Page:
Limb Collapse or Instability? Assessment on Cause of Falls
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What causes an older adult to fall? Could the same factor lead to a recurring fall? The purposes of this study sought to address these questions by developing a causal-based assessment method for detection of the initial biomechanical cause of fall, and investigating the causation of 97 falls (out of 195 community dwelling older adults who participated in this study) based on this method. The unrecoverable limb collapse, or unrecoverable instability, along with its point of no return was defined, and the assessment method was established. Both the novel and the second slips of 97 participants who experienced laboratory induced slip related falls were assessed. The results showed that these older adults had more limb collapse (59.8%) initiated falls than instability (40.2%; and 32.0% of which from anteroposterior instability while only 8.2% from mediolateral instability) initiated falls. Interestingly, the majority (86.4%) of those 22 repeated fallers fell twice because of the same cause. These findings shed light on the vulnerability and the causation of recurring falls, which is one of the most challenging healthcare issues that an active but aging population is facing.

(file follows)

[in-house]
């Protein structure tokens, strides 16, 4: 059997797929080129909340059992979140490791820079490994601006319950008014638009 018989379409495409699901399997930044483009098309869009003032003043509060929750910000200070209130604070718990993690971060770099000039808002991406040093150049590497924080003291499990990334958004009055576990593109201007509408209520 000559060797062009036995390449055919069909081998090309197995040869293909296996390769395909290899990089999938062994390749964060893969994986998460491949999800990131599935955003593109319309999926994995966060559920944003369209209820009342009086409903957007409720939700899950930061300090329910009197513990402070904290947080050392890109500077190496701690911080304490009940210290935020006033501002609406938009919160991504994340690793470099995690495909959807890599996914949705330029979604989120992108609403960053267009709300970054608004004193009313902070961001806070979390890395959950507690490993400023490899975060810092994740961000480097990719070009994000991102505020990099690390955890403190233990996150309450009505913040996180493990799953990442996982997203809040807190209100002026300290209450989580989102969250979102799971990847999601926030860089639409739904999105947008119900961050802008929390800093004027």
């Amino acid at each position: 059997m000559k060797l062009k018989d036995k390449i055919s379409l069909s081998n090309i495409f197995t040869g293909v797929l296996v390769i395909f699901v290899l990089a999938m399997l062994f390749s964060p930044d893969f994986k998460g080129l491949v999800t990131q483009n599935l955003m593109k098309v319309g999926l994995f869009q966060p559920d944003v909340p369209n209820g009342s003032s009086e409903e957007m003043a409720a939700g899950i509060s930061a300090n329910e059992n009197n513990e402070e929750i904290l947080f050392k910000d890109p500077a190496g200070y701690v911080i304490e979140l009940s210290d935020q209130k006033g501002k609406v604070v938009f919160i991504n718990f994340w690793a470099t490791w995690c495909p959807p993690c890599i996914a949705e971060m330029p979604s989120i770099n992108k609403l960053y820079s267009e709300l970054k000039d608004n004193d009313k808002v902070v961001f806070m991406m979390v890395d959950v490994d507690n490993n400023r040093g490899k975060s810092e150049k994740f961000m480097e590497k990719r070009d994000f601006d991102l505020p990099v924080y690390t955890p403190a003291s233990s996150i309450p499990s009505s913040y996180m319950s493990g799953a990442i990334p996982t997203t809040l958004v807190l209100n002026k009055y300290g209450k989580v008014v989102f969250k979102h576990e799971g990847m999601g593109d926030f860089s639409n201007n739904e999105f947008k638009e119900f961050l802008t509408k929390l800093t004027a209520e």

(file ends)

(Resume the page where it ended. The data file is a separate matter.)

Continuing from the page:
KeywordsRecurrent falls Point-of-no-return Causation Vulnerability
This work was supported by National Institute on Aging (NIH R01-AG029616 and NIH R01-AG044364). We thank Ms. Yiru Wang for helpful edits of an earlier version and Dr. Edward Wang for assistant on statistical analysis.
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